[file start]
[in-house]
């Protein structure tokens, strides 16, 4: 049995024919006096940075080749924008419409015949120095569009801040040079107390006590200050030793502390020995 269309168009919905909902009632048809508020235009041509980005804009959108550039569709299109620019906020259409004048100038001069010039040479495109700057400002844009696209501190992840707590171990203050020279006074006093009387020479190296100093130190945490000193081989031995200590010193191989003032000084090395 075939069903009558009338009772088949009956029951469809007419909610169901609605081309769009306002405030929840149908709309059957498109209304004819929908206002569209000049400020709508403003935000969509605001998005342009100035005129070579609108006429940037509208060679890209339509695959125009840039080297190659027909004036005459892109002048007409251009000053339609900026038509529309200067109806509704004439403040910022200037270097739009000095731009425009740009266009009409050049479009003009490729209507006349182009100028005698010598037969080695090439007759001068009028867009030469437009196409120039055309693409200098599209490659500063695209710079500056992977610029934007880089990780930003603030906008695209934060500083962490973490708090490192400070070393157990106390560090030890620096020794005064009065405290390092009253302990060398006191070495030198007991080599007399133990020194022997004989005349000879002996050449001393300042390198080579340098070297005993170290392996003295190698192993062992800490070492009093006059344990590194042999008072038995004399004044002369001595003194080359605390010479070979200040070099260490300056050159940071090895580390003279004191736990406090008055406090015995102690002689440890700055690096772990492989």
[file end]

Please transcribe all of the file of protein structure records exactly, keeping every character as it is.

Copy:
[in-house]
């Protein structure tokens, strides 16, 4: 049995024919006096940075080749924008419409015949120095569009801040040079107390006590200050030793502390020995 269309168009919905909902009632048809508020235009041509980005804009959108550039569709299109620019906020259409004048100038001069010039040479495109700057400002844009696209501190992840707590171990203050020279006074006093009387020479190296100093130190945490000193081989031995200590010193191989003032000084090395 075939069903009558009338009772088949009956029951469809007419909610169901609605081309769009306002405030929840149908709309059957498109209304004819929908206002569209000049400020709508403003935000969509605001998005342009100035005129070579609108006429940037509208060679890209339509695959125009840039080297190659027909004036005459892109002048007409251009000053339609900026038509529309200067109806509704004439403040910022200037270097739009000095731009425009740009266009009409050049479009003009490729209507006349182009100028005698010598037969080695090439007759001068009028867009030469437009196409120039055309693409200098599209490659500063695209710079500056992977610029934007880089990780930003603030906008695209934060500083962490973490708090490192400070070393157990106390560090030890620096020794005064009065405290390092009253302990060398006191070495030198007991080599007399133990020194022997004989005349000879002996050449001393300042390198080579340098070297005993170290392996003295190698192993062992800490070492009093006059344990590194042999008072038995004399004044002369001595003194080359605390010479070979200040070099260490300056050159940071090895580390003279004191736990406090008055406090015995102690002689440890700055690096772990492989």